Amak Mahmoodian’s Zanjir (Translation: “chain”) presents a body of photographs that cross great distances – reaching through history to bring the earliest images of Iranian photography into the present, across oceans to invite Mahmoodian’s family and friends; and across the border between life and death.
In 2004, Mahmoodian visited the Golestan museum and undertook an archival research project lasting two years. The Golestan Archives are located in central Tehran, which was once a home for Qajars, the kings’ wives, Harem women, and their relatives. Mahmoodian uses selected historical photographs as masks, asking her loved ones to hold the prints in front of them, framing her own kingdom and centering the sorrow of separation she feels for them as she lives and works three thousand miles away.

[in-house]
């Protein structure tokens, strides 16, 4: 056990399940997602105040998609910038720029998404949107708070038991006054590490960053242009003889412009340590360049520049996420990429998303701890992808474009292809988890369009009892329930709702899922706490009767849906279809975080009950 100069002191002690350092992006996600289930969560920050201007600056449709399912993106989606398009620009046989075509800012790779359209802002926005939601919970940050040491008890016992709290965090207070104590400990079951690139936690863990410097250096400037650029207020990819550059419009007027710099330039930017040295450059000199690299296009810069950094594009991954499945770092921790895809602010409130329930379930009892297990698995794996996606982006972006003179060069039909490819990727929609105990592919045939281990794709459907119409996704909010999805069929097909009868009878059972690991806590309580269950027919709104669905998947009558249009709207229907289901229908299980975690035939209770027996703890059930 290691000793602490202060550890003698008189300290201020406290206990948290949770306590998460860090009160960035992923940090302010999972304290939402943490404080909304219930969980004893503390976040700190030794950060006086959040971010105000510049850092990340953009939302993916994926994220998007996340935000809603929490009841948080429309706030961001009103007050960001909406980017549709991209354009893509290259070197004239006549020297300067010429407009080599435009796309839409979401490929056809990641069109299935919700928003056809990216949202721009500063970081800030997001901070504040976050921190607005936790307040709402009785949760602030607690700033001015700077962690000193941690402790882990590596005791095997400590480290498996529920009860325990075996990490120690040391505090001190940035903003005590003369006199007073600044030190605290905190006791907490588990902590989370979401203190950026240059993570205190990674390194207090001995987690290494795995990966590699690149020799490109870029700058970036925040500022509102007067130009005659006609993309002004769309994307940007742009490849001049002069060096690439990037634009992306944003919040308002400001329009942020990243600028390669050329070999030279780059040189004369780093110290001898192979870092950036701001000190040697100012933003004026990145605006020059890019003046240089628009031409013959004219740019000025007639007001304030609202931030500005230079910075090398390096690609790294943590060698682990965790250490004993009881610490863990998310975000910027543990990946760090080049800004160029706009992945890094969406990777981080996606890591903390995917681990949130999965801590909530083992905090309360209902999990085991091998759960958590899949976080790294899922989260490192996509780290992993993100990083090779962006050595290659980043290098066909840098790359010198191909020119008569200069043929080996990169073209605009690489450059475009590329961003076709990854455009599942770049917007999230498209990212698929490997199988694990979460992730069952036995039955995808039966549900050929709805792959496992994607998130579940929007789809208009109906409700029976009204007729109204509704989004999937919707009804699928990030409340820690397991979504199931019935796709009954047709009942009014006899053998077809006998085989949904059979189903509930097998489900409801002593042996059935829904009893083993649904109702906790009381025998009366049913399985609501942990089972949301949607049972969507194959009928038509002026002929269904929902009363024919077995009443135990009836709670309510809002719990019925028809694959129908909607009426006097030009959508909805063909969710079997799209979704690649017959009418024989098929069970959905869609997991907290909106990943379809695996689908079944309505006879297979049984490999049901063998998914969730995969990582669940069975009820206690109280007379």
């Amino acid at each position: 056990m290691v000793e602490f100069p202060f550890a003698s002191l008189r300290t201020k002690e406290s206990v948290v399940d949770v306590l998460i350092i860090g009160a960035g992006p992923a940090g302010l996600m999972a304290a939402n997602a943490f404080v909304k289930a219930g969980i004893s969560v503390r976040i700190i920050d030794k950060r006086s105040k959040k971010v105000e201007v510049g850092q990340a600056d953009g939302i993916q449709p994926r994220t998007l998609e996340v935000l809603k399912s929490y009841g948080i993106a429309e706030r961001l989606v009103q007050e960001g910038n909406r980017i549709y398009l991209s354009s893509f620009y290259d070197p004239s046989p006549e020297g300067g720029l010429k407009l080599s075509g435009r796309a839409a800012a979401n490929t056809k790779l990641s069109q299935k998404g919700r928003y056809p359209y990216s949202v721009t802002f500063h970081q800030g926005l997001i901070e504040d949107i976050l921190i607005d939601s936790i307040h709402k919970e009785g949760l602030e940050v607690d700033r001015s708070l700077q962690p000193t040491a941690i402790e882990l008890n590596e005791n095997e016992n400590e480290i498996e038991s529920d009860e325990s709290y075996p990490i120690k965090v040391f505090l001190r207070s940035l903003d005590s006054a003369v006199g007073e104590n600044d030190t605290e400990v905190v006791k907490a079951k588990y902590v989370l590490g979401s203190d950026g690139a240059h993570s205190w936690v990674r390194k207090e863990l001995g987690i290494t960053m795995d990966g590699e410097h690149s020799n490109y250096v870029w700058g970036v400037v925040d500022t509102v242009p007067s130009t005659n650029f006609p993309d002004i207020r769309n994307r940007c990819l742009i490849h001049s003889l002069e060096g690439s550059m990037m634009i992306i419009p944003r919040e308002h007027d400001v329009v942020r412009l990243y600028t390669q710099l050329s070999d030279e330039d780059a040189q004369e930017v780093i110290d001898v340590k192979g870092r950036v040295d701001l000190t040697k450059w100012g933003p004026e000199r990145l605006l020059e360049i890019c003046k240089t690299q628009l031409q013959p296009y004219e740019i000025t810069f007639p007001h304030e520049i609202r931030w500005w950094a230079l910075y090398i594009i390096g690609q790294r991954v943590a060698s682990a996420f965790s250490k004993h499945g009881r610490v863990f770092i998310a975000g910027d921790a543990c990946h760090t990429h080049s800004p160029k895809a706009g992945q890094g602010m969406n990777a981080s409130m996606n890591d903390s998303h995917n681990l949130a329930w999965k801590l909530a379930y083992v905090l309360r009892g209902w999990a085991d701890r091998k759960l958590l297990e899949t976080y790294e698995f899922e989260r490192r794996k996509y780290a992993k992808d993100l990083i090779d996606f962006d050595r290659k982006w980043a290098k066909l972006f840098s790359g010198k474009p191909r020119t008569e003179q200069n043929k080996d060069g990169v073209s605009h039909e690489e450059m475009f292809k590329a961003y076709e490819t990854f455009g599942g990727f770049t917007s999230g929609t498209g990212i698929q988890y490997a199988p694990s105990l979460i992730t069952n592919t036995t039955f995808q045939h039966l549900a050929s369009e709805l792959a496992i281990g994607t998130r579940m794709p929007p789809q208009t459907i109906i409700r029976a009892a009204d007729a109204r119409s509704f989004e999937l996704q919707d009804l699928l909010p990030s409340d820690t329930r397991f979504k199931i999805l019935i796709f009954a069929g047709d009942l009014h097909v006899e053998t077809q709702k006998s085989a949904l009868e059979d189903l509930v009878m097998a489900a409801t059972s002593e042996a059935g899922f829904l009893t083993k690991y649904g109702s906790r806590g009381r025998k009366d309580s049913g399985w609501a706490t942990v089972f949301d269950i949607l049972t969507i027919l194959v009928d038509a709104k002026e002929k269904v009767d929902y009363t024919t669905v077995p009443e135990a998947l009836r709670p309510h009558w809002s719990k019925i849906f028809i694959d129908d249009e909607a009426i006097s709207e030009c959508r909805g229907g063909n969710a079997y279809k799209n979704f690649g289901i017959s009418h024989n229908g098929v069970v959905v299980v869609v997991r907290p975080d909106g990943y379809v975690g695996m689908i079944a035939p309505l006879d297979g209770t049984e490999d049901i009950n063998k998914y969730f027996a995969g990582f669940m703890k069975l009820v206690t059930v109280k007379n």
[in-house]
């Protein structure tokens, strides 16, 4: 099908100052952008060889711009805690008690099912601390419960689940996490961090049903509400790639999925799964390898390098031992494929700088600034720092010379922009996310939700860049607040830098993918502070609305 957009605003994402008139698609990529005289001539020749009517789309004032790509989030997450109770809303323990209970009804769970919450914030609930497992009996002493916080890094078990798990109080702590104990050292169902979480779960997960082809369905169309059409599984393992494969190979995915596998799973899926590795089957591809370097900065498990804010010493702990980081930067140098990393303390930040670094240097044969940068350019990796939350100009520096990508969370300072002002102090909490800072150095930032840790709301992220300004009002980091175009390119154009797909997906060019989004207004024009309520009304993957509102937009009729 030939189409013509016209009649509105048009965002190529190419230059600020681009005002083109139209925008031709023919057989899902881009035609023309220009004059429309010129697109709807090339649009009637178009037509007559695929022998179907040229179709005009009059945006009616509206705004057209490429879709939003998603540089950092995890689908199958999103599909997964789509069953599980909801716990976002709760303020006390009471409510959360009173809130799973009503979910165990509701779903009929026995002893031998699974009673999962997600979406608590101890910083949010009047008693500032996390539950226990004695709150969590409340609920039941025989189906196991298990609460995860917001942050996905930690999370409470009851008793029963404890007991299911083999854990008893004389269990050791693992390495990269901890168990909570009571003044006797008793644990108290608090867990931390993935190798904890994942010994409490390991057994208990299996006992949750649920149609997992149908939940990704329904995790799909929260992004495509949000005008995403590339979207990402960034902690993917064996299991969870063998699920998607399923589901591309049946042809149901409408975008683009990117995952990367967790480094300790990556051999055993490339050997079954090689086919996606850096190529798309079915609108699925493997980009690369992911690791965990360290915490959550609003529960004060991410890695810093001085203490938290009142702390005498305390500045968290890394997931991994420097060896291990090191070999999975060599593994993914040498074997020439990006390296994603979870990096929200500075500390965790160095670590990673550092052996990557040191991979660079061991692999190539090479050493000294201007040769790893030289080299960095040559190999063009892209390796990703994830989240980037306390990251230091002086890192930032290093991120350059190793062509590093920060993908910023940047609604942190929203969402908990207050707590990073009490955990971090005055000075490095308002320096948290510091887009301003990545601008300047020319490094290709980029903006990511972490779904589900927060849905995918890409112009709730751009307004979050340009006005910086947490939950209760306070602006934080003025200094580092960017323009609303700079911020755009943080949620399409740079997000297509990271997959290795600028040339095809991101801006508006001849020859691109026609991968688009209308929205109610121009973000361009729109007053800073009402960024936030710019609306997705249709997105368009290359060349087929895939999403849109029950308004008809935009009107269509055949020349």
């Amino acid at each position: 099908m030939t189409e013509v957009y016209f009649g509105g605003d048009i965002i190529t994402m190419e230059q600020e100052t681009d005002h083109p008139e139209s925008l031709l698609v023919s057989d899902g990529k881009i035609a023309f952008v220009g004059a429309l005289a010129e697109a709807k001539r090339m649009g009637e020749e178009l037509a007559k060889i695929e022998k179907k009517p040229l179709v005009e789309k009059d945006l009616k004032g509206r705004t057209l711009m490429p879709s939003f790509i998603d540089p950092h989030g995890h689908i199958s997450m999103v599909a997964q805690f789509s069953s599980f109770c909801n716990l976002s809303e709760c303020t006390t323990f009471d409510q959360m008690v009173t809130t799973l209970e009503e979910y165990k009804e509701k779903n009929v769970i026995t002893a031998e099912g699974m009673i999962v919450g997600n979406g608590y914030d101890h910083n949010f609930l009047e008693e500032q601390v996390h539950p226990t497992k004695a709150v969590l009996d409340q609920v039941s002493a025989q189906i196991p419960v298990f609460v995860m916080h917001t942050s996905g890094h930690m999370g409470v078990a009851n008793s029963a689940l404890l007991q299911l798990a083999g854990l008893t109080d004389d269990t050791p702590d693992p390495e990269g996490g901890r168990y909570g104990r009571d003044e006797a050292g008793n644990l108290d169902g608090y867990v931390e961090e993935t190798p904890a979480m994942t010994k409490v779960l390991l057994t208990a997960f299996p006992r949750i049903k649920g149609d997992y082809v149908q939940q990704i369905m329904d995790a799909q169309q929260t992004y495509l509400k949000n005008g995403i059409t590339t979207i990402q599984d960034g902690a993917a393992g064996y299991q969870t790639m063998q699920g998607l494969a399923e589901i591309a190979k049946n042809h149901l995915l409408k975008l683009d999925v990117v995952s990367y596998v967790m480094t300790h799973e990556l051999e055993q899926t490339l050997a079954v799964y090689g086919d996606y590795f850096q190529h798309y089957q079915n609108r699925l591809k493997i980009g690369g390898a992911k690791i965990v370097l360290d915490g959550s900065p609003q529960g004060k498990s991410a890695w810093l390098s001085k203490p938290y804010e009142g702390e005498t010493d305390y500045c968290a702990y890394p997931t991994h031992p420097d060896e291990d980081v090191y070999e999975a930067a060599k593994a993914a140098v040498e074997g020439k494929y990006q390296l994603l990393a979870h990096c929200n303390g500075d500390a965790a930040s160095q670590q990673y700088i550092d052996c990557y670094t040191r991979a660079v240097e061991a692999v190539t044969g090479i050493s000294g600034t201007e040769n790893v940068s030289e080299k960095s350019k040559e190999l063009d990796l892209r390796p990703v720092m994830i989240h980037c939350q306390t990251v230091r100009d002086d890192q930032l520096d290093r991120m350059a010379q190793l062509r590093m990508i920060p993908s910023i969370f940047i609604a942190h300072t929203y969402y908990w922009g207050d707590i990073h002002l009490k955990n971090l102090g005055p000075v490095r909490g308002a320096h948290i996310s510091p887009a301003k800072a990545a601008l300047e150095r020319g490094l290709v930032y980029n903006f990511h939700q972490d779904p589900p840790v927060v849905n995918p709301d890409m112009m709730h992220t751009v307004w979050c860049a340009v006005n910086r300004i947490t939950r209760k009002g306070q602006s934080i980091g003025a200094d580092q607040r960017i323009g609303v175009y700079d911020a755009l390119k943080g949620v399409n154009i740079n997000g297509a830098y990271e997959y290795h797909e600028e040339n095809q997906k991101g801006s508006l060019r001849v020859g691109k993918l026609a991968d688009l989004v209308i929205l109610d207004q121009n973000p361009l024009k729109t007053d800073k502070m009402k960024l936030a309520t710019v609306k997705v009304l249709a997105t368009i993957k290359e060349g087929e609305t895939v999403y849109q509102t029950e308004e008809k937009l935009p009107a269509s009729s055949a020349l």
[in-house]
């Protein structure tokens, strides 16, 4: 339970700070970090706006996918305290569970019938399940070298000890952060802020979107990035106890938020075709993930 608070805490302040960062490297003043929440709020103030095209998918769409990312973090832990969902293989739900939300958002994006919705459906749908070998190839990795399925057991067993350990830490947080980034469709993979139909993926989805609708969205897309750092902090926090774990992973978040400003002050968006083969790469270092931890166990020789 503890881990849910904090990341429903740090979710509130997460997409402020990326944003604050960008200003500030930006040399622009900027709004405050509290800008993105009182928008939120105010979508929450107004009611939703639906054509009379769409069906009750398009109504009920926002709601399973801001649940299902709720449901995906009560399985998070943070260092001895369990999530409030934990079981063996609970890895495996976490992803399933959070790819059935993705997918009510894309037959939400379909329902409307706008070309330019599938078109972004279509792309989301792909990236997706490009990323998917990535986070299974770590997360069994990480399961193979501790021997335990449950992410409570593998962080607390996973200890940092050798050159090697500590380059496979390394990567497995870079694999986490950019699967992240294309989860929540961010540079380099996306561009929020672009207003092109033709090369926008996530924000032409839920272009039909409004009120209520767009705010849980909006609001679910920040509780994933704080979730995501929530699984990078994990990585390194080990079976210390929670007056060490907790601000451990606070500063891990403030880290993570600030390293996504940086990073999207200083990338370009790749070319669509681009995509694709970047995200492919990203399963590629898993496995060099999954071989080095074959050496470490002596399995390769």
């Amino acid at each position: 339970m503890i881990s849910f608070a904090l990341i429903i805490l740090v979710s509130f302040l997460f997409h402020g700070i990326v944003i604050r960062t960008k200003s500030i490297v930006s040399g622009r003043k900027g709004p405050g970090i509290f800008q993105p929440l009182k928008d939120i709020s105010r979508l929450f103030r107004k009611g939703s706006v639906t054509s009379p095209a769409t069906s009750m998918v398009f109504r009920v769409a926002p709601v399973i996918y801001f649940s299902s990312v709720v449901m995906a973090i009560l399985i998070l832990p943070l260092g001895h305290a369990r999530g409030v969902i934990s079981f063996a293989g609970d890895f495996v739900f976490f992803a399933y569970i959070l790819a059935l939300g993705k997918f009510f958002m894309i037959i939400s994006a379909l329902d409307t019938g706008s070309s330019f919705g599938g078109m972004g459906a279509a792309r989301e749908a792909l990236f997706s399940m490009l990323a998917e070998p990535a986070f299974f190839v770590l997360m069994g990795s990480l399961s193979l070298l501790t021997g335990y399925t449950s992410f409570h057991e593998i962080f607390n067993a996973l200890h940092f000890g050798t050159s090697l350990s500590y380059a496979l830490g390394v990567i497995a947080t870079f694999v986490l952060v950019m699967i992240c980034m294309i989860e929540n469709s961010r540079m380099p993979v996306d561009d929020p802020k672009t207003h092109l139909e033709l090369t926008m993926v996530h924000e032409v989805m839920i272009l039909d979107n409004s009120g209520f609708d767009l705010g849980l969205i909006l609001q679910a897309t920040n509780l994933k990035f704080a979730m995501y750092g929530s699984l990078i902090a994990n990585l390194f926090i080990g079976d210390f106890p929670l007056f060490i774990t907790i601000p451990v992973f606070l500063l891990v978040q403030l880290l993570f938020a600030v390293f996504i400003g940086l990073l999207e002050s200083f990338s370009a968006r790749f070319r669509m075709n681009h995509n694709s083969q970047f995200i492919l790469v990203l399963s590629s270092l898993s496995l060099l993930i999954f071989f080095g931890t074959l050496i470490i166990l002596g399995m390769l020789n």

in front of him
The power that keeps her still
is not inward
sitting on a chair
clipped to her scarf.
Amak Mahmoodian, excerpt from Zanjir
The images will be surrounded by fragments of an imagined conversation – between Amak, and Princess Taj al-Saltanah, an Iranian princess who lived at the end of the 19th century. Considered a trailblazer for women’s rights in 19th century Iran, she defied her family and government and advocated for equality and democracy. In al-Saltanah, Mahmoodian has found a mirror, and in each other, these women find the opportunity to be vulnerable; ruminating on their individual experiences of family, distance, powerlessness, yearning, and hope.
Amak Mahmoodian (b. 1980) is a photographer born in Shiraz and lives in Bristol, UK. In 2015, Mahmoodian completed a practice-based doctorate in photography at the University of South Wales, having previously studied at the Art University of Tehran. The artist’s work questions Western notions of identity, expressing personal stories that pertain to wider social issues which draw on her experiences in the Middle East, Asia and the West. Her previous project, Shenasnameh, has been widely exhibited internationally and the accompanying artist photobook won many awards and critical acclaim in publications as diverse as Time Magazine, Foam Magazine, and the Guardian.